What would you say is the biggest roadblock we face in reaching net-zero emissions by 2050?
Our government has committed to reducing Canada’s emissions by 40 to 45 per cent from 2005 levels by 2030 and putting Canada on a path to reach net-zero emissions by 2050. This goal will require collaboration and innovation across all parts of society. Developing regulations take time, and implementation does as well. Reaching net-zero emissions will require dedication and motivation, but the results will benefit all: clean air and a strong economy.
What’s the most impactful tool we have at our disposal to achieve net-zero emissions?
One of the most impactful tools can be found across our country: nature. Nature has the ability to build resilience and help Canada meet its 2030 and 2050 climate change objectives. Nature-based solutions are actions to conserve, sustainably manage, and restore ecosystems. These actions will help store and capture carbon, mitigate the impacts of climate change, build resilience and improve water quality, and provide critical habitat for Canada’s wildlife. Our climate plan uses all the tools in the toolbox, and our commitment to protecting 25 per cent of our lands and oceans by 2025 is an important part of that plan.
What’s your response to those who feel that reaching net zero is too lofty a goal for many businesses, let alone a country?
Businesses across Canada are developing cleaner ways of doing business — not just to reduce harmful emissions but also to be more resilient and competitive in the 21st-century economy. Canada is on the way to net zero, and we will ensure all Canadians are supported during the transition to a cleaner economy.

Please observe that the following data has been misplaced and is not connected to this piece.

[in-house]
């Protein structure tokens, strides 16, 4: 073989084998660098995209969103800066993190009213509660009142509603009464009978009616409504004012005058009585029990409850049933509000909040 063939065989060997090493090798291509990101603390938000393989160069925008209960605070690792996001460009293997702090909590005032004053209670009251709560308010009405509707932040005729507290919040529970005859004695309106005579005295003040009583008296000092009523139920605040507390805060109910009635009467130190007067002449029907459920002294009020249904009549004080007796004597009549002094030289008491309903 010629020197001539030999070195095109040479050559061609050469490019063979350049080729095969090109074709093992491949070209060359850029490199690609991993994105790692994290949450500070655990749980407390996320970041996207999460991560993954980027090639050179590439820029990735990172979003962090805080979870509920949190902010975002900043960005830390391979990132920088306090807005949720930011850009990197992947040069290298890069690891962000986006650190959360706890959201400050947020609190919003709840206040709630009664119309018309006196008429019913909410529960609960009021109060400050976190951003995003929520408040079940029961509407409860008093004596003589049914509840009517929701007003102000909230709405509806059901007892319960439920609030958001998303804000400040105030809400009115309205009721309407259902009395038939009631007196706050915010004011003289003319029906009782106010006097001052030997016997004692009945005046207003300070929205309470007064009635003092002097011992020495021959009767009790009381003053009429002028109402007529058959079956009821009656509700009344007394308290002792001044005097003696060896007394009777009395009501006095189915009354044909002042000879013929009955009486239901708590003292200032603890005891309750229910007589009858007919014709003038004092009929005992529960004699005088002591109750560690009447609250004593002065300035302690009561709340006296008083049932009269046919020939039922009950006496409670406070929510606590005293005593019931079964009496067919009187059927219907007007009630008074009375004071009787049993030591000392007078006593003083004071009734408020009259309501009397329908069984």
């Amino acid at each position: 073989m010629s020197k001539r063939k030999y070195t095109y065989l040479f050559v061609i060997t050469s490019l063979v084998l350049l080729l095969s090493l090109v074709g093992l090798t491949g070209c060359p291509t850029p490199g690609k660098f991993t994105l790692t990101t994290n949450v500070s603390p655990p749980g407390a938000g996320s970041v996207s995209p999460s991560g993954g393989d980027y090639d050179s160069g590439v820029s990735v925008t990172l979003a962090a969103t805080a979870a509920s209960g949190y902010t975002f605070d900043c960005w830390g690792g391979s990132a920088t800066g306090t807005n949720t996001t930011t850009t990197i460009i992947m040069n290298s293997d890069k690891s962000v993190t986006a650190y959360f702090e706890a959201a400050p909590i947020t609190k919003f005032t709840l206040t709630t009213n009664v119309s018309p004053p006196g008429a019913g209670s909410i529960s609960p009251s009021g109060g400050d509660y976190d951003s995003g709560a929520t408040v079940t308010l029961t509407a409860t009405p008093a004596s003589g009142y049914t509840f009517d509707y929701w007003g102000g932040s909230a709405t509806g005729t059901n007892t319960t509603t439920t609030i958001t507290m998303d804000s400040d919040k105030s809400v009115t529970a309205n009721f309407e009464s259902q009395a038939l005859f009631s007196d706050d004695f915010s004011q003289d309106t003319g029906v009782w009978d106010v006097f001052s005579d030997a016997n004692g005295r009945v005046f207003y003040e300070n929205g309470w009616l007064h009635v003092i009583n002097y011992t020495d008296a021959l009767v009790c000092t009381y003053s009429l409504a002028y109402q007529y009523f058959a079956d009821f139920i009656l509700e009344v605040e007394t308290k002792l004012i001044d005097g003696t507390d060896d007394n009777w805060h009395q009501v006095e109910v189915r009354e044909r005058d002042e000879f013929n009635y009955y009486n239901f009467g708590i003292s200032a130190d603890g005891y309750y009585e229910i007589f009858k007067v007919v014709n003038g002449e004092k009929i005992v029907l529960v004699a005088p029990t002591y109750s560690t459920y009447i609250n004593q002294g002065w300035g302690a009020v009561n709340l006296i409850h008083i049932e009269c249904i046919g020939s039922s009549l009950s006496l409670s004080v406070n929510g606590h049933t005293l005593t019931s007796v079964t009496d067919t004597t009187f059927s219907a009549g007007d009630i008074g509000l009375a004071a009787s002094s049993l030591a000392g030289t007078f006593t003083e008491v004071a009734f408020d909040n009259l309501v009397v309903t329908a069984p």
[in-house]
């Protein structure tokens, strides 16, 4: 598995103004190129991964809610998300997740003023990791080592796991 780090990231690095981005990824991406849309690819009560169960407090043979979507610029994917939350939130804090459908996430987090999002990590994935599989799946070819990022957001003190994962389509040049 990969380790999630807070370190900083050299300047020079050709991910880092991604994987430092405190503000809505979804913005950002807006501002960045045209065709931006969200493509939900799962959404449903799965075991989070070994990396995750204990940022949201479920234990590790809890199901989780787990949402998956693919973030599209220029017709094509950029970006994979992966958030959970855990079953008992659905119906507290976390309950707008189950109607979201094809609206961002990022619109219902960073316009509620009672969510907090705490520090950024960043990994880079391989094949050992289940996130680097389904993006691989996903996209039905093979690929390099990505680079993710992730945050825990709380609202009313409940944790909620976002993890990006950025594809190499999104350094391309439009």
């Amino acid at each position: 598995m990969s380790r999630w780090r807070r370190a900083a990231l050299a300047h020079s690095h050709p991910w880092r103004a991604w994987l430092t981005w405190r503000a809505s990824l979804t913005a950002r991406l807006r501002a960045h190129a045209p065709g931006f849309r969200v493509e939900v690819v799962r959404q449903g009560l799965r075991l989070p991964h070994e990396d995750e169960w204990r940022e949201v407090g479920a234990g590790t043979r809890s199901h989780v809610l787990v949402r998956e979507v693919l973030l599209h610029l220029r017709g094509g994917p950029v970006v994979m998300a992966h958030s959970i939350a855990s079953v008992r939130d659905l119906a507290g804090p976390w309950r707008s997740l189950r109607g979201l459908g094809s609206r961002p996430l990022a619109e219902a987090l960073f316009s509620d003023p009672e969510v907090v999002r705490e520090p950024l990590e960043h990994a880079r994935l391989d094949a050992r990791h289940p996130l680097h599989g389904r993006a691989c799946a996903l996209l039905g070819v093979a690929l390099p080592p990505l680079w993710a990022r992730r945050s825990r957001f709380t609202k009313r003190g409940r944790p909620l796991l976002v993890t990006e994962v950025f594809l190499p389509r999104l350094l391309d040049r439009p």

How has your climate activism changed during your time in the public sector, and what’s your vision for the country uniting for this common goal?
As an activist, I’ve been pushing for change for over 30 years in the environmental field. Although my role has changed, I would say that my activist skills are necessary when uniting individuals around the important cause of climate change and biodiversity loss. We would often agree with critics who say we’re not doing enough. We must go faster and further on the environment. Change does not happen with the flip of a switch — hard work is required to change the system. We can do this!
What would you recommend to business leaders to ensure that their organization’s environmental efforts are realistic and achievable?
Businesses planning for the future can see already that it pays to be part of the low-carbon economy of the 21st century. The Net-Zero Challenge is designed to challenge businesses, big and small, to transition to cleaner ways of doing business. It offers both the tools and recognition to support their efforts. At the same time, the Net-Zero Challenge will be backed by solid reporting requirements so that we can be sure that businesses are meeting its high standards. I encourage businesses to look into joining!
With Canada’s commitment to achieving zero plastic waste by 2030, how much do you believe this will move the needle in the right direction?
In Canada, plastic packaging represents nearly half of all the plastic that ends up in landfills. Currently, less than 15 per cent of packaging waste is successfully recycled. Labels on plastic packaging that claim recyclability or compostability are often inaccurate. Canadians are not given clear information about whether an item should be put in a recycling bin, composting bin, or garbage. This can result in confusion and products ending up in the wrong place. New labelling rules would prohibit using the chasing arrows symbol and other recyclability claims on plastic products unless at least 80 per cent of Canadians have access to recycling systems that accept and have reliable end markets for them.
As Canada continues to move toward meeting its commitment of conserving 25 per cent of its lands and oceans by 2025, what effect do you think this will have on the country’s push to reach net zero?
We’re strengthening our protection of wildlife and their habitats by designating Big Glace Bay Lake as a National Wildlife Area. We must take action locally, regionally, and nationally to recover Canada’s species at risk, protect migratory birds, and restore our natural areas and biodiversity. Expanding and supporting conserved and protected natural areas is an effective way to help curb the unprecedented loss of nature and biodiversity we’re experiencing in Canada and around the world. It’s also aligned with our ambitious targets of protecting 25 per cent of our lands and oceans by 2025 and 30 per cent by 2030.